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A Tale of Two Cities Paperback – December 2, 2011

ISBN-13: 978-1613820773 ISBN-10: 1613820771

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Product Details

  • Paperback: 428 pages
  • Publisher: Simon & Brown (December 2, 2011)
  • Language: English
  • ISBN-10: 1613820771
  • ISBN-13: 978-1613820773
  • Product Dimensions: 6 x 1 x 9 inches
  • Shipping Weight: 1.5 pounds (View shipping rates and policies)
  • Average Customer Review: 4.3 out of 5 stars  See all reviews (6 customer reviews)
  • Amazon Best Sellers Rank: #1,310,952 in Books (See Top 100 in Books)

Editorial Reviews

Review


"I've come to prefer Oxford's editions of my texts because of the usefulness of the explanatory notes and above all the inclusion of vital contextual information about publishing practices (serialization dates, etc.) and historical background that are essential to my nethod of instruction." --Prof. Martha Holmes, Univ. of Colorado


About the Author

Charles Dickens was born in 1812 and grew up in poverty. This experience influenced 'Oliver Twist',' the second of his fourteen major novels, which first appeared in 1837. When he died in 1870 he was buried in Poets' Corner in Westminster Abbey as an indication of his huge popularity as a novelist, which endures to this day.

Customer Reviews

4.3 out of 5 stars
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Most Helpful Customer Reviews

3 of 3 people found the following review helpful By Dave Steiner on January 17, 2012
Format: Paperback
A tale of two cities tells the tale of an aristocrat living in London who gets caught up in the turmoil of the French Revolution. It's a tale of love and hate and how they affect two different mens' lives. It is also a tale of resurrection and redemption. This is a very moving story.
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By L. Dailey on September 22, 2011
Format: Paperback
This masterly crafted tale is chucked full of characters that you can't avoid feeling strongly about. This story is made of long sentences, full of dependent clauses that can make reading seem laborious for some readers because they have to read to the very end of the sentence carefully (and perhaps slower than usual) to grasp it's meaning. Similarly, the story deposits a plethora of seemingly superfluous details, but as the story unravels, those details ALL become connected and begin to matter. And just like all of those loose sentences, true meaning doesn't come until after reaching the final period. Don't judge this one based on disgruntled readers (students) forced to digest this work as a right of passage.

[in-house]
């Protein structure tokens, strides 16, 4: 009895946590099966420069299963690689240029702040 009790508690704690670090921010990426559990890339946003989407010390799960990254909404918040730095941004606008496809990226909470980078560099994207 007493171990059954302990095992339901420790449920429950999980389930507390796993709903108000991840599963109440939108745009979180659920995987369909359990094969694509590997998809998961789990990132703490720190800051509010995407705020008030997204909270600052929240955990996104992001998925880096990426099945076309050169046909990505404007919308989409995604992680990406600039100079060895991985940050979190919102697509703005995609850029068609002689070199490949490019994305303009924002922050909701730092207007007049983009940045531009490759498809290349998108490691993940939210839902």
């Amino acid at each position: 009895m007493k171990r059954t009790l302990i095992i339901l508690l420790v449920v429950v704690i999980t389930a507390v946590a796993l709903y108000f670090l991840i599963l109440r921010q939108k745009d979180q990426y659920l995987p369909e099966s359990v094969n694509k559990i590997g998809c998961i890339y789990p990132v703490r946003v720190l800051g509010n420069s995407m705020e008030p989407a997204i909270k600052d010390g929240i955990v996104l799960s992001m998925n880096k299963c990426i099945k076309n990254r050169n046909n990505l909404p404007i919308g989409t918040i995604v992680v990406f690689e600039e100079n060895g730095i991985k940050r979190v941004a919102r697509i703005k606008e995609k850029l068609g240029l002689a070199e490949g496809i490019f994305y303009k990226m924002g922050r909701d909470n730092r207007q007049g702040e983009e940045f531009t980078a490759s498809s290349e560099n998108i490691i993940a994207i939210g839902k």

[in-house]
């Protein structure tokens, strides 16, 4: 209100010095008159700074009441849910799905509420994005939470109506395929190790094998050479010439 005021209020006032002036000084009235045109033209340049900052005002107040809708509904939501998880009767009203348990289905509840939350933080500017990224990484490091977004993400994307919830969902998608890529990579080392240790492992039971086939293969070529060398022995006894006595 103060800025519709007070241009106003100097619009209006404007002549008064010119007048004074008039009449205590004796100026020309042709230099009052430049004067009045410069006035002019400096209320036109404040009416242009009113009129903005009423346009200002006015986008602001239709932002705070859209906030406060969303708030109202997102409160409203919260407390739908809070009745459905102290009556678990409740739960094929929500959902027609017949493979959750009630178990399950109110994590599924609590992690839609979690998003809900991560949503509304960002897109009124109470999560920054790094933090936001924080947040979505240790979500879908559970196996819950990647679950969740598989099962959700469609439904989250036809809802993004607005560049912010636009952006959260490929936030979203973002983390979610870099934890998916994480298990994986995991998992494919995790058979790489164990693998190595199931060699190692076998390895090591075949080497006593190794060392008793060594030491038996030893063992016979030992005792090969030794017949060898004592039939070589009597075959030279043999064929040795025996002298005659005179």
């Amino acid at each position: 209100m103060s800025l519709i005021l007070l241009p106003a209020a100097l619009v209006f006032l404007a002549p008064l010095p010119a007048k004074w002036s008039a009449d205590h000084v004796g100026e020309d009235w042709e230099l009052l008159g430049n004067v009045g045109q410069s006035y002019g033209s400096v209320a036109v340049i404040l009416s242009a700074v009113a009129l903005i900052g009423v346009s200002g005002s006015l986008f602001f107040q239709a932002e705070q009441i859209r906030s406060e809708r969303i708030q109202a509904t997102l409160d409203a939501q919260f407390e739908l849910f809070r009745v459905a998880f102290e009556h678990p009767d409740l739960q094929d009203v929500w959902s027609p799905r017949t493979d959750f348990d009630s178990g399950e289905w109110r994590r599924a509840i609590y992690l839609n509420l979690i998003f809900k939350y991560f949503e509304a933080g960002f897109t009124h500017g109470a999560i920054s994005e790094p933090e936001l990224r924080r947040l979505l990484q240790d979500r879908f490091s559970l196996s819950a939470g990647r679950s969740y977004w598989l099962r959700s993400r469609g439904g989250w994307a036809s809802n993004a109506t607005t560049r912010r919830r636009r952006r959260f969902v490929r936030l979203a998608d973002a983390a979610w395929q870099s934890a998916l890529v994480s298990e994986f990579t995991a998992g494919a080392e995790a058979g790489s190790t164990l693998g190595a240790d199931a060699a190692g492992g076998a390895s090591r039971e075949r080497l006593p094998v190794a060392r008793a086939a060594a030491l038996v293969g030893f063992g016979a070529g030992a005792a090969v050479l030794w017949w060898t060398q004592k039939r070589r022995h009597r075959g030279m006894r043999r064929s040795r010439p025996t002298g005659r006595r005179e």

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1 of 2 people found the following review helpful By Lorilyn Roberts on September 16, 2011
Format: Paperback Verified Purchase
A Tale of Two Cities has a complicated plot with twists and turns that eventually unravel the tightly woven story. The story begins in France, several years before the French Revolution, switches to England, and then returns to France at the end. A lot of foreshadowing creates suspense, and as the story progresses, war ensues. Death is always a constant threat or recurring theme. In typical Dickens' style, every character and scene is fully developed with symbolism playing an important role; i.e., the broken wine cask in the beginning and the reference to blood. The imagery reminds one of the Christian sacrament, and the impending war in France.

Of particular interest are the characters; the protagonist, Lucie Manette, discovers her father has been found alive imprisoned in the French Bastille for the last eighteen years. Lucie is the embodiment of love, and her unconditional love restores her father's sanity.

As the French Revolution draws nearer, the reader senses the progression of hopeless bloodshed through the continued foreshadowing of events. There is an overarching uneasiness that something evil is going to happen to the main characters. The darkness of one of the main antagonists, Madame DeFarge, and her constant knitting of the names of those condemned to death, stands in stark contrast to the loving protagonist, Lucie Manette.

Soon Darnay and Lucie marry, and a few years later, the French Revolution begins.

Dickens shows the intense suffering and affliction of the masses and the arrogant aristocracy, which is portrayed by the heartless Marquis Evrémonde when he runs over a poor plebian child. The impending conflict in France creeps ever so closer to the Manette family in England when Darnay travels to France and is arrested.
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